Kayaking was fun and much easier than I thought it would be.
It was a great experience however since I was in Antarctica on a 9 days trip with only 4 days in Antarctica itself (because the other days you spend on the boat making the crossing over the Drake Passage) I don’t recommend it to anyone who’s going for a similar trip, here is why, first of all it’s not cheap and in a short period, kayaks only go out a few times, when weather conditions permit, this means no heavy wind, snow etc,…
Also you have to make a choice and this is the part I didn’t like.
If you go kayaking, other people go with zodiac on land making a continental landing for example. If you come so far to Antarctica, the last thing you don’t want to miss is a continental landing, so you can actually officially say you set foot on the Antarctic Mainland. I only have been kayaking once and enjoyed it, but in my opinion its more worth considering doing kayaking if you go on a longer Antarctica cruise, those of 12 or 13 days, these cruises visit more Islands and you can skip a zodiac excursion to one or more islands and go for the kayak option then to skip continental landings on a short expedition like the one I did.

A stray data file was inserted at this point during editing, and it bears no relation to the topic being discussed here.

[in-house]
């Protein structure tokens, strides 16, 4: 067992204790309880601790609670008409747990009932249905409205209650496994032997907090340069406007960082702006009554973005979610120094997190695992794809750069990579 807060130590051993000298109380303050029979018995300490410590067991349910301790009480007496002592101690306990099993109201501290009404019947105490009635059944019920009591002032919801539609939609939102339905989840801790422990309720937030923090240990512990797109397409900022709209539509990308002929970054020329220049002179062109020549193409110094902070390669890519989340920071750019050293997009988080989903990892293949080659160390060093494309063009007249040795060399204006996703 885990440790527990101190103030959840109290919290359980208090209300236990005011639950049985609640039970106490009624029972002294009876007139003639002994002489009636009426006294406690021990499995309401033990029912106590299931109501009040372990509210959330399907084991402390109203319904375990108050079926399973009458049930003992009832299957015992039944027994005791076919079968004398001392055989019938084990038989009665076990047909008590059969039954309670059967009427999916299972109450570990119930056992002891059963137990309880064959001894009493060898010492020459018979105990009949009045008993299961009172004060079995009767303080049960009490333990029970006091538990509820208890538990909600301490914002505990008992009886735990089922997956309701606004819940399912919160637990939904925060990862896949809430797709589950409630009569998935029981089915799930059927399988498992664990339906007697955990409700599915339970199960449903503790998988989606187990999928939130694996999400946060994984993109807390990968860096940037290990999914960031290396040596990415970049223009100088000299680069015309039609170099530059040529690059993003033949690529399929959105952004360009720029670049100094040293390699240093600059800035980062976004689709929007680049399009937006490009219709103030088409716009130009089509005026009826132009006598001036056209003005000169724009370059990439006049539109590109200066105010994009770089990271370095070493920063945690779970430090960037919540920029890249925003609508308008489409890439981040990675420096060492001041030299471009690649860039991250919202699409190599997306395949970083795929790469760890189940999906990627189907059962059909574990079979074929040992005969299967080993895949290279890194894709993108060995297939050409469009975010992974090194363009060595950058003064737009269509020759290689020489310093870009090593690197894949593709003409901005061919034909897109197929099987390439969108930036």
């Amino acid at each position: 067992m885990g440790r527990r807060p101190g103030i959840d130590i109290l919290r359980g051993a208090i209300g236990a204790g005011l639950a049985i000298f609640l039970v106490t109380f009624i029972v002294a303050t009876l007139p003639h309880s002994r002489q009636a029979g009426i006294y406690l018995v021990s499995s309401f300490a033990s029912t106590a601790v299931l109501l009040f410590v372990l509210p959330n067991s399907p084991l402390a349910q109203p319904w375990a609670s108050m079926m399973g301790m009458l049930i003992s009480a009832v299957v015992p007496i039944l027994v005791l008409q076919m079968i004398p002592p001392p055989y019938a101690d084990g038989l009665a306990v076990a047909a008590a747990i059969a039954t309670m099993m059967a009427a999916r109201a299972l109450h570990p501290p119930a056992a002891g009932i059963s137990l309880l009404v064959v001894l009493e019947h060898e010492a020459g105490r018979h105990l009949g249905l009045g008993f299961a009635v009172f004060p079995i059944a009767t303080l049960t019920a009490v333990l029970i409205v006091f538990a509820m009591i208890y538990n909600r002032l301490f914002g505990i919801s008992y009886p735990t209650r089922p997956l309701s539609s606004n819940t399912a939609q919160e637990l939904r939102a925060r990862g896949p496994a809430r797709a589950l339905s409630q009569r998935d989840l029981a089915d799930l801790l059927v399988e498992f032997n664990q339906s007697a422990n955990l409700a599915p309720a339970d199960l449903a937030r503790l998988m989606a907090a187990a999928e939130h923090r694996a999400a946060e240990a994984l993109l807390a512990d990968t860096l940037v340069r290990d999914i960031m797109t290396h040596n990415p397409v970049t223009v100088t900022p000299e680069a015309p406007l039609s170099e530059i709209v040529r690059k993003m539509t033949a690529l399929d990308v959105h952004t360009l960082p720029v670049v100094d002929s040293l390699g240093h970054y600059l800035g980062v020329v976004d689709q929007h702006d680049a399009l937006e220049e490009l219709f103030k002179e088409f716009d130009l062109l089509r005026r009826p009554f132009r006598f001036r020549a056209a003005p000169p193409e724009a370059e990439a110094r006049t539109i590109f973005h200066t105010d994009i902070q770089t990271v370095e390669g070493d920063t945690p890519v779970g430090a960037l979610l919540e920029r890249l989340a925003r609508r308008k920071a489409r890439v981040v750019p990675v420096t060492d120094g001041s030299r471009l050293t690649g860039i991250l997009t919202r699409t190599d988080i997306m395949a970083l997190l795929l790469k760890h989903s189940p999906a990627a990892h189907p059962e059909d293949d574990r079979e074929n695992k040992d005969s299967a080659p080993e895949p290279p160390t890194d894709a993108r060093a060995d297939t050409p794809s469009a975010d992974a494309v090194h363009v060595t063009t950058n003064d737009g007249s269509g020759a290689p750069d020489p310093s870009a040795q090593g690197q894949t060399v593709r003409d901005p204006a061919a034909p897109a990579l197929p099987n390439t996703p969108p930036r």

The thing is, I read on the Internet on several blogs, that it’s a must do, and that it’s a great experience, to be honest for me the experience of kayaking was indeed great as it was my first time ever.
Is the wildlife, the snow, the ice, the water nicer seen from kayak then from a zodiac?
In my opinion not, the views are a bit different cause you get to see things from a different angle or get up close to wildlife, like seals sleeping on the ice shelfs  then you see it from the deck of the ship or while you in a zodiac.

Kayaking boat were for 2 persons

Kayaking boat were for 2 persons

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Here I am in the front saying hi, to the camera

Once you go for Kayaking, you get the gear from the kayak crew leader.
The green life jacket that I have (picture below) is only for kayaking.
You get another life jacket when you go on zodiac excursion and there is another one in your cabin for use in case of emergency on the boat.
The gloves are with holes so you can shove it over the paddlestick and they protect your own gloves against splashing water. You also get a rubber suit, with rubber kayak shoes.